John Walker

Boston University Art Gallery / Nielsen Gallery

Although the miseries of what we once called the Great War stimulated the creative juices of such Modern pioneers as Otto Dix, George Grosz, and George Rouault, not many contemporary artists at the end of the century find war a source of compelling images. An exception is the British-born painter John Walker, whose father, John Henry Walker, fought in and survived two of the First World War’s bloodiest and most futile battles, the Somme and Passchendaele. “A Theater of Recollection” included ten monumental oil paintings, heavily troweled and richly colored, as well as related prints from 1996 and ’97. In these, which constitute his first foray into narrative figuration since 1959, Walker has produced a significant body of work that explores his father’s war experiences and their lasting significance for the painter.

Capturing the Hadean world of the trenches with impastoed, muddy paints, Walker created enduring images of the world of war and its aftermath. In The Somme (July 1, 1916), 1997, Walker memorializes the battle in a highly charged expressionist manner. A sheep’s skull with a British uniform—a recurring image of the soldier-father and the countless thousands who went like animals to slaughter—sits before a pair of funerary crosses in a painterly field of writing that quotes from a sixth-century text by the Welsh poet Aneirin. The crosses, thickly painted in dark others and blacks reminiscent of Robert Motherwell’s “Elegy to the Spanish Republic” series, represent the thousands of Allied and German military crosses that today commemorate the battle site. Semiabstract vessels (to contain souls) both obscure and contain parts of Aneirin’s text, the translation of which Walker has borrowed from David Jones’ In Parenthesis (1937): “Men went to Catraeth as day dawned: their fears disturbed their peace./Men went to Catraeth: free of speech was their host ... death’s sure meeting place, the goal of their marching.”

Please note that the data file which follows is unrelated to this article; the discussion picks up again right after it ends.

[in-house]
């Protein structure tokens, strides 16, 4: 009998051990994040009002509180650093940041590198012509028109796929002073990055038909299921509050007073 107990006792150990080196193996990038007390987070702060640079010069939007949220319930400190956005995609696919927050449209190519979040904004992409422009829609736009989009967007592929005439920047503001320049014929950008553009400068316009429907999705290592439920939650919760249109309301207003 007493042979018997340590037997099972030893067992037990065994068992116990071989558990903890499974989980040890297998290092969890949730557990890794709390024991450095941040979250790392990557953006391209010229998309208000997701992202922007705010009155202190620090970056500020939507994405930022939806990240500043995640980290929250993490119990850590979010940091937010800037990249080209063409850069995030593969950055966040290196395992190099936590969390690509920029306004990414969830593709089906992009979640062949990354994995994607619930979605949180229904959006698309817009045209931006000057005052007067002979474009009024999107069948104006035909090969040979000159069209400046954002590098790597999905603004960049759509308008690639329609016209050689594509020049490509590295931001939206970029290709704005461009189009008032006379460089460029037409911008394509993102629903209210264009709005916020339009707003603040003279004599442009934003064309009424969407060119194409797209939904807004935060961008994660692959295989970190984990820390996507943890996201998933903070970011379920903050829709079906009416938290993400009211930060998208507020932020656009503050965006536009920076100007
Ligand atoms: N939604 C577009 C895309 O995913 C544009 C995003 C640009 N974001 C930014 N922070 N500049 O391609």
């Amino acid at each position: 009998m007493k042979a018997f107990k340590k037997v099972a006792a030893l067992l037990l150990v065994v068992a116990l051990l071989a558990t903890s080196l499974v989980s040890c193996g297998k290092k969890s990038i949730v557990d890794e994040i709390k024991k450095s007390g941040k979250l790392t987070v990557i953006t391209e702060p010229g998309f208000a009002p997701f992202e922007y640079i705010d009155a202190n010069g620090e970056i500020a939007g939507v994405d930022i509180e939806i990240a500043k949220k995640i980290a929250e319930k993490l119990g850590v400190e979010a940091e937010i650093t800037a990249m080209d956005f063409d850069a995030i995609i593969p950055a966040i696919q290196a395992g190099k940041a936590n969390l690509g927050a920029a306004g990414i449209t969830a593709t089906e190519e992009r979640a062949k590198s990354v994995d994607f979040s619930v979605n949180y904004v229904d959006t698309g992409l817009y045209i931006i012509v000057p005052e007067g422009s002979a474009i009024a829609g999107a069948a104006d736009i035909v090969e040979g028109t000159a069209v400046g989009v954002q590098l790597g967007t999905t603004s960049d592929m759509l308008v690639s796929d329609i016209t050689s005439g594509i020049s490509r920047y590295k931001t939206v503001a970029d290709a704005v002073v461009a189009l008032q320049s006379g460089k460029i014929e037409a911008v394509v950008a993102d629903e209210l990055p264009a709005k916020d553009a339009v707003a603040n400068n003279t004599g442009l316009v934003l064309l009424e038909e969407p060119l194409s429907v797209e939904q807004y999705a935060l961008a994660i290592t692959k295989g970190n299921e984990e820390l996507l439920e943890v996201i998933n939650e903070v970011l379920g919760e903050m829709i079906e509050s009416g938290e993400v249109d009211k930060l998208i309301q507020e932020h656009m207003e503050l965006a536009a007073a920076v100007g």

The father as sheep-soldier reappears in more personal paintings as well. In the lower half of a horizontally divided canvas, The Studio, 1997, he sits alone and vacant, squatting in a netherworld of blue, gray, and ocher brushstrokes that relate to landscapes on view painted in Maine in 1995–96. The painting physically separates him from the activity above, in the studio, where an easel stands in for his artist-son. The roughly hewn easel of simple red rectangular strokes, based on one in Rembrandt’s Artist in His Studio (ca. 1627-28), is surrounded by some of the painter’s signature images, such as ovoid abstractions of Aboriginal beads and bright red and blue curvilinear forms that the artist calls “Albas” (because they are derived from Goya’s portrait of the Duchess of Alba). Owing a considerable debt to Philip Guston’s late figurative work, The Studio is complex and multileveled.

Among the exhibited works was a profoundly moving smaller oil dedicated to one of the best-known poets of the First World War, and one of its casualties. For Wilfred Owen, 1997, is a bisected canvas with an extract from Owen’s poem “Disabled” written within fiery-red vessels and scrawled across the lower panel: “Tonight he noticed how the women’s eyes/Passed from him to the strong men who were whole./How cold and late it is! Why don’t they come/And put him into bed? Why don’t they come?”

In the panel above, a uniformed veteran with a heavily bandaged, fishlike face appears in darkness. This haunted figure, a paraplegic amputee, echoes the horror of Dix’s veterans and demonstrates the historical burden of apocalypses: for some, they never entirely end.

Francine Koslow-Miller